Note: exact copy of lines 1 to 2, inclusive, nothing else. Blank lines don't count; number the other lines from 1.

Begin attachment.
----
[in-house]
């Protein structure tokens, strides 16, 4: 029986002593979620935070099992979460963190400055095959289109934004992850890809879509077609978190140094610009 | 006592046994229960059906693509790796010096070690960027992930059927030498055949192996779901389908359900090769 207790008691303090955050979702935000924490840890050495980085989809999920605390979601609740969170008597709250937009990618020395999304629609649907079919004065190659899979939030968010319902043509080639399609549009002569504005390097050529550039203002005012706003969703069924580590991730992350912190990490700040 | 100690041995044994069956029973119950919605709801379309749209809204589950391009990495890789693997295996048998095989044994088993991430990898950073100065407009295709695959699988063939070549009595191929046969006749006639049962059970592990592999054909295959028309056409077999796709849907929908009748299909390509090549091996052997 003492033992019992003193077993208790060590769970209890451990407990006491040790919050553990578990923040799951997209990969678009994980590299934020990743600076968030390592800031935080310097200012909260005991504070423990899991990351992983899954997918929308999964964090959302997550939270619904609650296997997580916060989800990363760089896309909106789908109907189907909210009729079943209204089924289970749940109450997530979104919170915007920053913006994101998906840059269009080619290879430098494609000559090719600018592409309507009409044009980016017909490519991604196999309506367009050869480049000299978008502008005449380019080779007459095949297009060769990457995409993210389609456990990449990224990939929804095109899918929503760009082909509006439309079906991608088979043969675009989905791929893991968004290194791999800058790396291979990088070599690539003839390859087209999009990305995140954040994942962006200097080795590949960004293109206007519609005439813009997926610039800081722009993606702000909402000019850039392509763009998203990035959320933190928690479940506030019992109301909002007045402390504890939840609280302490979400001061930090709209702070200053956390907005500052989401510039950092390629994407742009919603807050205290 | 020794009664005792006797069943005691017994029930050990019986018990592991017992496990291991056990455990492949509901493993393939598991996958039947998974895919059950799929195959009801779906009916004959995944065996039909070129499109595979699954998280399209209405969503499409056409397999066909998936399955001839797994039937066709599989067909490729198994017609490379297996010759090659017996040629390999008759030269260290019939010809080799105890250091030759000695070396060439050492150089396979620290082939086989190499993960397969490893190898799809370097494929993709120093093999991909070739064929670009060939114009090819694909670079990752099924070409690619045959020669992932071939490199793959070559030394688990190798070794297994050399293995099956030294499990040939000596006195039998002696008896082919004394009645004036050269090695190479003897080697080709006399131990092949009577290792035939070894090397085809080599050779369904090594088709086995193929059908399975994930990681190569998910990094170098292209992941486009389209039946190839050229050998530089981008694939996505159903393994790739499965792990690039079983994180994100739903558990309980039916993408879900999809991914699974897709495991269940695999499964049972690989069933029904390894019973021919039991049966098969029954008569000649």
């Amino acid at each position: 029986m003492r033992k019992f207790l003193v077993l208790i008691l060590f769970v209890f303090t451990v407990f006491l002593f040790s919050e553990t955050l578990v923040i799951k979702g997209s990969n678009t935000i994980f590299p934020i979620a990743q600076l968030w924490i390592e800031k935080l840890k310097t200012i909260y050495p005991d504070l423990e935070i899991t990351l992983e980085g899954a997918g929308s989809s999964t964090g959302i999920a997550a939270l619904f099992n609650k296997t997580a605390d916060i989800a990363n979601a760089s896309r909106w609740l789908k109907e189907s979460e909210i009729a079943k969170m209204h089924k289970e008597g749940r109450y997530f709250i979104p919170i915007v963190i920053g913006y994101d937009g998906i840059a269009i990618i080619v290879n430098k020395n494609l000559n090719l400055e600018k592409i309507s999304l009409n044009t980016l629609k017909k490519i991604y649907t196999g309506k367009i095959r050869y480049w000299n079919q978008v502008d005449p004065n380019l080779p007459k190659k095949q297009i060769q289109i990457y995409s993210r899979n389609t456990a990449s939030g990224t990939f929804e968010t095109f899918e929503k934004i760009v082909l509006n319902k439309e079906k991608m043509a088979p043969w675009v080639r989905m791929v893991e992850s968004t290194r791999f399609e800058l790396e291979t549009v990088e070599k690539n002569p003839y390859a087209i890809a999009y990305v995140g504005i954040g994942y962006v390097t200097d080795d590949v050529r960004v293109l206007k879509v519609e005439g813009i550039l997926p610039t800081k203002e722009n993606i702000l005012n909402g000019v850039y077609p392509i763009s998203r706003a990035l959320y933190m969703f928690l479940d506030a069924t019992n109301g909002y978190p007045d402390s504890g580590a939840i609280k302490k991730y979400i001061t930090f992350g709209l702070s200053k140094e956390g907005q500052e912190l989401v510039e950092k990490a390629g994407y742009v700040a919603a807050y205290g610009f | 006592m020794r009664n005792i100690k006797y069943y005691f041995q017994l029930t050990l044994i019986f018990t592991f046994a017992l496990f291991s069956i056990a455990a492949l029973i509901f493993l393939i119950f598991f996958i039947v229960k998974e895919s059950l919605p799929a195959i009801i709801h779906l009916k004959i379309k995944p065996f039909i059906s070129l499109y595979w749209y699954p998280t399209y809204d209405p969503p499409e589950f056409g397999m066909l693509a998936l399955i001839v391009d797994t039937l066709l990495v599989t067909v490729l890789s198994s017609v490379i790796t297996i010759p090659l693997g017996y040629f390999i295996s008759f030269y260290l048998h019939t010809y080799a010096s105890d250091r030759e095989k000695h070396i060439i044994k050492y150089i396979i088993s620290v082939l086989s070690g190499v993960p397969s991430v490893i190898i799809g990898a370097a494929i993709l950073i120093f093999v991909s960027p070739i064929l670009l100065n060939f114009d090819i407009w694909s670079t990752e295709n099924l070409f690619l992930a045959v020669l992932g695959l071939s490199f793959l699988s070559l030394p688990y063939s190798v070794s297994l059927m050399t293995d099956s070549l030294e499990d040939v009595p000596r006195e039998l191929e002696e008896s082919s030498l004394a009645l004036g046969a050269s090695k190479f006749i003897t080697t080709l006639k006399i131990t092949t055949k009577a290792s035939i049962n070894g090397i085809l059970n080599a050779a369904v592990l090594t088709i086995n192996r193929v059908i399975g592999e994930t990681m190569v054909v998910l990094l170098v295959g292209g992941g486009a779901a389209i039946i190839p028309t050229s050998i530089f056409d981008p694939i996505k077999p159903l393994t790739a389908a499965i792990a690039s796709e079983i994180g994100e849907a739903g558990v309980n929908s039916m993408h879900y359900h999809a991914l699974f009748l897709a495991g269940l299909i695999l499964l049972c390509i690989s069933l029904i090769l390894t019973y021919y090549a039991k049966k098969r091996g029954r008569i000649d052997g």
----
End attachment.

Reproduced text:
[in-house]
């Protein structure tokens, strides 16, 4: 029986002593979620935070099992979460963190400055095959289109934004992850890809879509077609978190140094610009 | 006592046994229960059906693509790796010096070690960027992930059927030498055949192996779901389908359900090769 207790008691303090955050979702935000924490840890050495980085989809999920605390979601609740969170008597709250937009990618020395999304629609649907079919004065190659899979939030968010319902043509080639399609549009002569504005390097050529550039203002005012706003969703069924580590991730992350912190990490700040 | 100690041995044994069956029973119950919605709801379309749209809204589950391009990495890789693997295996048998095989044994088993991430990898950073100065407009295709695959699988063939070549009595191929046969006749006639049962059970592990592999054909295959028309056409077999796709849907929908009748299909390509090549091996052997 003492033992019992003193077993208790060590769970209890451990407990006491040790919050553990578990923040799951997209990969678009994980590299934020990743600076968030390592800031935080310097200012909260005991504070423990899991990351992983899954997918929308999964964090959302997550939270619904609650296997997580916060989800990363760089896309909106789908109907189907909210009729079943209204089924289970749940109450997530979104919170915007920053913006994101998906840059269009080619290879430098494609000559090719600018592409309507009409044009980016017909490519991604196999309506367009050869480049000299978008502008005449380019080779007459095949297009060769990457995409993210389609456990990449990224990939929804095109899918929503760009082909509006439309079906991608088979043969675009989905791929893991968004290194791999800058790396291979990088070599690539003839390859087209999009990305995140954040994942962006200097080795590949960004293109206007519609005439813009997926610039800081722009993606702000909402000019850039392509763009998203990035959320933190928690479940506030019992109301909002007045402390504890939840609280302490979400001061930090709209702070200053956390907005500052989401510039950092390629994407742009919603807050205290 | 020794009664005792006797069943005691017994029930050990019986018990592991017992496990291991056990455990492949509901493993393939598991996958039947998974895919059950799929195959009801779906009916004959995944065996039909070129499109595979699954998280399209209405969503499409056409397999066909998936399955001839797994039937066709599989067909490729198994017609490379297996010759090659017996040629390999008759030269260290019939010809080799105890250091030759000695070396060439050492150089396979620290082939086989190499993960397969490893190898799809370097494929993709120093093999991909070739064929670009060939114009090819694909670079990752099924070409690619045959020669992932071939490199793959070559030394688990190798070794297994050399293995099956030294499990040939000596006195039998002696008896082919004394009645004036050269090695190479003897080697080709006399131990092949009577290792035939070894090397085809080599050779369904090594088709086995193929059908399975994930990681190569998910990094170098292209992941486009389209039946190839050229050998530089981008694939996505159903393994790739499965792990690039079983994180994100739903558990309980039916993408879900999809991914699974897709495991269940695999499964049972690989069933029904390894019973021919039991049966098969029954008569000649």